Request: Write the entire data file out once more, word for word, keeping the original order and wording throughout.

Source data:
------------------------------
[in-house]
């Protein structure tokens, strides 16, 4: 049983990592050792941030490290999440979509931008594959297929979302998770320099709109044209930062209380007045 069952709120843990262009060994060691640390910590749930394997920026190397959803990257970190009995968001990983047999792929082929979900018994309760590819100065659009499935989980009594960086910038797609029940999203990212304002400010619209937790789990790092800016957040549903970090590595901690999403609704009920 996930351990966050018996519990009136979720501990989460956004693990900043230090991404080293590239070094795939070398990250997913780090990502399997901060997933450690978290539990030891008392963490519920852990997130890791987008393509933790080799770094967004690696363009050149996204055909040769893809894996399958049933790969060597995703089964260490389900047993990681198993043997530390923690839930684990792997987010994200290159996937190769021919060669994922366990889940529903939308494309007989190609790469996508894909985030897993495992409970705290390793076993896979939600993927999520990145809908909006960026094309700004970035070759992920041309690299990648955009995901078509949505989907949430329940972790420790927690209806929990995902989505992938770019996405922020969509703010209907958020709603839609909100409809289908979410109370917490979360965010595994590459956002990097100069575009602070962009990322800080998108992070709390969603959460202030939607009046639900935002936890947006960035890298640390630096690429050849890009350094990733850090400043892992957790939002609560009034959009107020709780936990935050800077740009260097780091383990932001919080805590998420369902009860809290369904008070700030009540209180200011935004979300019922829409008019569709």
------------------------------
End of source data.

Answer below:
[in-house]
């Protein structure tokens, strides 16, 4: 049983990592050792941030490290999440979509931008594959297929979302998770320099709109044209930062209380007045 069952709120843990262009060994060691640390910590749930394997920026190397959803990257970190009995968001990983047999792929082929979900018994309760590819100065659009499935989980009594960086910038797609029940999203990212304002400010619209937790789990790092800016957040549903970090590595901690999403609704009920 996930351990966050018996519990009136979720501990989460956004693990900043230090991404080293590239070094795939070398990250997913780090990502399997901060997933450690978290539990030891008392963490519920852990997130890791987008393509933790080799770094967004690696363009050149996204055909040769893809894996399958049933790969060597995703089964260490389900047993990681198993043997530390923690839930684990792997987010994200290159996937190769021919060669994922366990889940529903939308494309007989190609790469996508894909985030897993495992409970705290390793076993896979939600993927999520990145809908909006960026094309700004970035070759992920041309690299990648955009995901078509949505989907949430329940972790420790927690209806929990995902989505992938770019996405922020969509703010209907958020709603839609909100409809289908979410109370917490979360965010595994590459956002990097100069575009602070962009990322800080998108992070709390969603959460202030939607009046639900935002936890947006960035890298640390630096690429050849890009350094990733850090400043892992957790939002609560009034959009107020709780936990935050800077740009260097780091383990932001919080805590998420369902009860809290369904008070700030009540209180200011935004979300019922829409008019569709």